Well, it’s not that time of year again yet, but it’s not that far off. Once August starts coming to a close, the thoughts on abstracts for Lotusphere start entering people’s minds. The LS11 team will open the flood gates and hundreds of abstracts will be submitted by IBM staff, BPs and customers alike.
Again this year, Gab Davis and I have been asked to help choose content for Lotusphere 2011, on our Show n Tell track. This will be the third year we have taken this time-consuming labour of love and although difficult, seeing a speaker present an excellent, well prepared, knowledgeable session is very satisfying.
Especially new speakers, or people that don’t speak often. Which is what this post is about. And, if you want to skip to the end, we have an offer for people. The vast majority of session abstracts fall at the first fence (about 80% are declined on the first review). Some fall within seconds. Gab and I thought it would be useful to post what makes a good abstract, so here are a few tips.
- If you submit an abstract, and the content is very poor grammar, or poor spelling, or very bad English, that’s a serious negative. Being from Europe, I totally understand that not everyone speaks perfect English, but the reality is that Lotusphere is 99% presented in that language. If you cannot submit a well worded abstract, it’s hard to trust that your content will be understandable.
- If you submit an abstract that is trying to sell something your company makes, forget it. If you think the reviewers do not check for this stuff, you are mistaken. The obvious exception to that rule is IBM and their marketing sessions. Mind you, there is zero chance of a marketing session making it into tracks like SnT, even if you are IBM.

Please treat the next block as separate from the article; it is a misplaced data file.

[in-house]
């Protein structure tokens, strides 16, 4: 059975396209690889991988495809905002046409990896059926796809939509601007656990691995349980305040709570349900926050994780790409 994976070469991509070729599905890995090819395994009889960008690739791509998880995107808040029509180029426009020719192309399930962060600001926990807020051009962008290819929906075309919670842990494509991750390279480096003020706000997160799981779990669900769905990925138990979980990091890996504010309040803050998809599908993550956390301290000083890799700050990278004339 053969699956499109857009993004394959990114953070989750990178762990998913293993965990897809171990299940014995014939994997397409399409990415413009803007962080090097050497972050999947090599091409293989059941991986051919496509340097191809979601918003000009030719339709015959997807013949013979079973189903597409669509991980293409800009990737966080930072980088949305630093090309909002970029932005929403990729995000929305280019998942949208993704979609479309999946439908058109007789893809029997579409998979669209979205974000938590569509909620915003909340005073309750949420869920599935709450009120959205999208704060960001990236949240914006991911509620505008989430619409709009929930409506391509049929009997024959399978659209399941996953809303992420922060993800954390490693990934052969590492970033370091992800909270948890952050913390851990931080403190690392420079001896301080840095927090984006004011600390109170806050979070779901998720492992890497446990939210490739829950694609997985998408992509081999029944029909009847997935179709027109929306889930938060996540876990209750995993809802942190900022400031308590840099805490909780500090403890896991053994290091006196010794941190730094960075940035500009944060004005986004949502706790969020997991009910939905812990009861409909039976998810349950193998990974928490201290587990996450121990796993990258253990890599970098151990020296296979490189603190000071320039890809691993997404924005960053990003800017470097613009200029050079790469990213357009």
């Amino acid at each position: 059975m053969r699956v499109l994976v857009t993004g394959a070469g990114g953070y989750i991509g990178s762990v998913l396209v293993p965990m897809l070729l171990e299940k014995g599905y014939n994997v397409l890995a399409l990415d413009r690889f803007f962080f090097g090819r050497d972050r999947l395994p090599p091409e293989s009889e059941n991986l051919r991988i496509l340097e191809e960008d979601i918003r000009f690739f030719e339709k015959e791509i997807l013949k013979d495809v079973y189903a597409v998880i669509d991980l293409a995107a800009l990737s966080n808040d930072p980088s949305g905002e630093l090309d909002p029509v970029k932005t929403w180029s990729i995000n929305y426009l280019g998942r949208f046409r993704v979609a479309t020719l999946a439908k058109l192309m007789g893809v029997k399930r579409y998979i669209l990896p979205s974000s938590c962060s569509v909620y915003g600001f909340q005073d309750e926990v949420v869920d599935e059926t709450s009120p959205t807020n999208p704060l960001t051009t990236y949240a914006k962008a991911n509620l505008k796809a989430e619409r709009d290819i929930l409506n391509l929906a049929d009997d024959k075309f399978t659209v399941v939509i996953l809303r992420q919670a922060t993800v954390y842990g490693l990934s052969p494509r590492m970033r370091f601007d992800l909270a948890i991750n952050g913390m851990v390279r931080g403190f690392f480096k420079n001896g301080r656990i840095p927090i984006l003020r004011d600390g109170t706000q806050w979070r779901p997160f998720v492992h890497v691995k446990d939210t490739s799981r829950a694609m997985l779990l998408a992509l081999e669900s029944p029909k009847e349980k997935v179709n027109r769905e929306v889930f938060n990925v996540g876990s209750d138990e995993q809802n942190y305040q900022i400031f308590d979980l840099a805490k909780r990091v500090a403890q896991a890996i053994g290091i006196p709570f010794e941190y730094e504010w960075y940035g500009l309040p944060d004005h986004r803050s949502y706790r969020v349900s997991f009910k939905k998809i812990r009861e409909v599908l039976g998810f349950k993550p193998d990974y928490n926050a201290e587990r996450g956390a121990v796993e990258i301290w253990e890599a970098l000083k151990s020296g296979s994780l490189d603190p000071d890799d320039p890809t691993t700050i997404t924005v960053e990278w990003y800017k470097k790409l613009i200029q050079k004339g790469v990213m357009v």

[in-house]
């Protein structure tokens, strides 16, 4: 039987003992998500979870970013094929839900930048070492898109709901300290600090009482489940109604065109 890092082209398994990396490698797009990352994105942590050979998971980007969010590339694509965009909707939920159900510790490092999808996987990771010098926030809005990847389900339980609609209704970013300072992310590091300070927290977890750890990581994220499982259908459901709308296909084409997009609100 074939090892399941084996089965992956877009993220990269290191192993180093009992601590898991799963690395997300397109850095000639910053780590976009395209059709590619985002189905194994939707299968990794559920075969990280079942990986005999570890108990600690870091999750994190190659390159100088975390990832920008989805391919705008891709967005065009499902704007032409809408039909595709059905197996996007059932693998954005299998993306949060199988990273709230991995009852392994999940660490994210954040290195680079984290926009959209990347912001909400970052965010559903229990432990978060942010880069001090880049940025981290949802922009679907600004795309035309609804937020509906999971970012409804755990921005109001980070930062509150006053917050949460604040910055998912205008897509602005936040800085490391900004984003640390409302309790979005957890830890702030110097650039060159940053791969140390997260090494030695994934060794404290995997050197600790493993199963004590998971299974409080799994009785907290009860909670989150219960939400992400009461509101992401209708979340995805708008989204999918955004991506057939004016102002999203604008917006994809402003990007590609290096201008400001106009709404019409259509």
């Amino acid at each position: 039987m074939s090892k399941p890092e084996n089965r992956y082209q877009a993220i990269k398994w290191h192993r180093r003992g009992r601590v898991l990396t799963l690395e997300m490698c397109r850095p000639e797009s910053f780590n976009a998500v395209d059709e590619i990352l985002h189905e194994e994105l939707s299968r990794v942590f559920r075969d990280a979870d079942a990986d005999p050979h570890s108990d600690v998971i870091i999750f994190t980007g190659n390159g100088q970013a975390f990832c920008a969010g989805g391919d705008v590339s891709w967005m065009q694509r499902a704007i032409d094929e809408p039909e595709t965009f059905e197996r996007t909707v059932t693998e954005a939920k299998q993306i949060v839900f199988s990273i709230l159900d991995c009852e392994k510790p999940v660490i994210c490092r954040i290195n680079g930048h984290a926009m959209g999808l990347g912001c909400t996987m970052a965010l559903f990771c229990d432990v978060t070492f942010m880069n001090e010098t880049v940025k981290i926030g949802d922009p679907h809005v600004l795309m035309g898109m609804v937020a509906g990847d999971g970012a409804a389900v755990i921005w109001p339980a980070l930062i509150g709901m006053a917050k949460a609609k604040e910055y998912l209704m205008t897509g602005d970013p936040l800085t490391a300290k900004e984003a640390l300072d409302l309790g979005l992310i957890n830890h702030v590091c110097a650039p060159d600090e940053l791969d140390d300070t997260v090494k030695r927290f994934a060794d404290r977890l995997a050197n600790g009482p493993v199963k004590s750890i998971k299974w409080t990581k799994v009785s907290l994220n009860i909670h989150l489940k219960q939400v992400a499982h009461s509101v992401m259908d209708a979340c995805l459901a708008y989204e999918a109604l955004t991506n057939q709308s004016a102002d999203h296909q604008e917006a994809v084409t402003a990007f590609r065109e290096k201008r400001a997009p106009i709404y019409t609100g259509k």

- If you pick an abstract that is very very narrow, that can go against you. For example, a session on Server Availability Index and calculation would not be enough for a presentation. Tying that in with how clustering works and client failover would (I know, this is a session I have presented in the past).
- If you pick a session that is too vague, hitting buzz words like “xpages” that can also go against you. Imagine how many people submit an xpages session. Your session will have to convince the track manager that you will present something of value in xpages that people will want.
- You do not always need to have jokes in your abstract. I’m much more interested in an abstract that will promise good content and impart useful knowledge.
- A catchy title helps. Not much, but it does help.
- Fill out the “reasons why this abstract should be accepted part”. You would be surprised how many people don’t. If you have presented before, mention it. If you have links to reviews of sessions, link to them. If you truly believe that this session will be useful to everyone, “sell” it to the track manager.
- Don’t blunderbus your abstract into every track, hoping you will be picked. Think of a topic, look at the tracks and pick the one that suits it best. For example, the SnT track. Do you plan on teaching people on getting from A to B on a topic. Step by step? If so, that’s your man.
- If you have presented it before, and even have evaluations, be sure to mention it.
- Understand that when you submit, the session is yours to lose, not to win. The track managers want to give you a session. That is everyone. There are no “shoe-ins” on sessions. Nobody gets one by default. Ok.. Allister Rennie may be the exception.
- Read your abstract before you submit. Imagine you are the reviewer, or a person in the audience. Is this a session you would like to see?
- If you have never presented before, ask a well known speaker if you can team up with them. This can help. Remember that Lotusphere is monumentally expensive. The track manager does not want to disappoint and may gamble on someone easier if they co-present the first time. That’s the only way I got a session in 2006. I asked Bill Buchan if I could submit an abstract with him.
With that, here’s the offer. If you have an idea for an abstract, put it together and if you wish, you can send it to myself and/or gab and we will try to help you structure it. Of course, we can’t say “you are going to get a session” but we are offering to help.
Best of luck.